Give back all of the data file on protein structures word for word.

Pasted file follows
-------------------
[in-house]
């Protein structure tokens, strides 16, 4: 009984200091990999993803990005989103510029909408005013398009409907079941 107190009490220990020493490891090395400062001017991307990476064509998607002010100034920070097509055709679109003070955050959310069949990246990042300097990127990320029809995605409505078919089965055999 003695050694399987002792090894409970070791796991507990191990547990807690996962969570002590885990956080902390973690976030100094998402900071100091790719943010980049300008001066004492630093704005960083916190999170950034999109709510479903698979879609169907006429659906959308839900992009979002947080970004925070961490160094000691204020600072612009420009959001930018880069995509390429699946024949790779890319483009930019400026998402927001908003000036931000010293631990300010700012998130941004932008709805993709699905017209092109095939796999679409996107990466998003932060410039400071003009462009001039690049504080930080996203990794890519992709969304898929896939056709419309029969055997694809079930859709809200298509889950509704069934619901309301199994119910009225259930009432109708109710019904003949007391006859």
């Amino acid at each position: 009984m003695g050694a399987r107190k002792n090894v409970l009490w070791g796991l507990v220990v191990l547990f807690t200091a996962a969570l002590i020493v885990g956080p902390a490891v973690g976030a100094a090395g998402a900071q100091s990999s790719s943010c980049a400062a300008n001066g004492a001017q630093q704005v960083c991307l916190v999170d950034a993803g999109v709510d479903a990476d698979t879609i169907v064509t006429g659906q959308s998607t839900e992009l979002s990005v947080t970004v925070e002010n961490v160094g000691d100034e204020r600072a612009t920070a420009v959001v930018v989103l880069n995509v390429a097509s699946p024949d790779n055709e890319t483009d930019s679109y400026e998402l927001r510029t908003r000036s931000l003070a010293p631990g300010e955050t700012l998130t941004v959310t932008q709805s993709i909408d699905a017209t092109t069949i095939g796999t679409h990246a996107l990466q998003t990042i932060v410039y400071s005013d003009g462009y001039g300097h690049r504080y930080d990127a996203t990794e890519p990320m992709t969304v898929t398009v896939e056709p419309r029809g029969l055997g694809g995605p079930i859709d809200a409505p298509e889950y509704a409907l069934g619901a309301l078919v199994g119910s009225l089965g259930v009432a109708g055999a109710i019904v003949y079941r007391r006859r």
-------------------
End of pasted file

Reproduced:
[in-house]
């Protein structure tokens, strides 16, 4: 009984200091990999993803990005989103510029909408005013398009409907079941 107190009490220990020493490891090395400062001017991307990476064509998607002010100034920070097509055709679109003070955050959310069949990246990042300097990127990320029809995605409505078919089965055999 003695050694399987002792090894409970070791796991507990191990547990807690996962969570002590885990956080902390973690976030100094998402900071100091790719943010980049300008001066004492630093704005960083916190999170950034999109709510479903698979879609169907006429659906959308839900992009979002947080970004925070961490160094000691204020600072612009420009959001930018880069995509390429699946024949790779890319483009930019400026998402927001908003000036931000010293631990300010700012998130941004932008709805993709699905017209092109095939796999679409996107990466998003932060410039400071003009462009001039690049504080930080996203990794890519992709969304898929896939056709419309029969055997694809079930859709809200298509889950509704069934619901309301199994119910009225259930009432109708109710019904003949007391006859």
């Amino acid at each position: 009984m003695g050694a399987r107190k002792n090894v409970l009490w070791g796991l507990v220990v191990l547990f807690t200091a996962a969570l002590i020493v885990g956080p902390a490891v973690g976030a100094a090395g998402a900071q100091s990999s790719s943010c980049a400062a300008n001066g004492a001017q630093q704005v960083c991307l916190v999170d950034a993803g999109v709510d479903a990476d698979t879609i169907v064509t006429g659906q959308s998607t839900e992009l979002s990005v947080t970004v925070e002010n961490v160094g000691d100034e204020r600072a612009t920070a420009v959001v930018v989103l880069n995509v390429a097509s699946p024949d790779n055709e890319t483009d930019s679109y400026e998402l927001r510029t908003r000036s931000l003070a010293p631990g300010e955050t700012l998130t941004v959310t932008q709805s993709i909408d699905a017209t092109t069949i095939g796999t679409h990246a996107l990466q998003t990042i932060v410039y400071s005013d003009g462009y001039g300097h690049r504080y930080d990127a996203t990794e890519p990320m992709t969304v898929t398009v896939e056709p419309r029809g029969l055997g694809g995605p079930i859709d809200a409505p298509e889950y509704a409907l069934g619901a309301l078919v199994g119910s009225l089965g259930v009432a109708g055999a109710i019904v003949y079941r007391r006859r």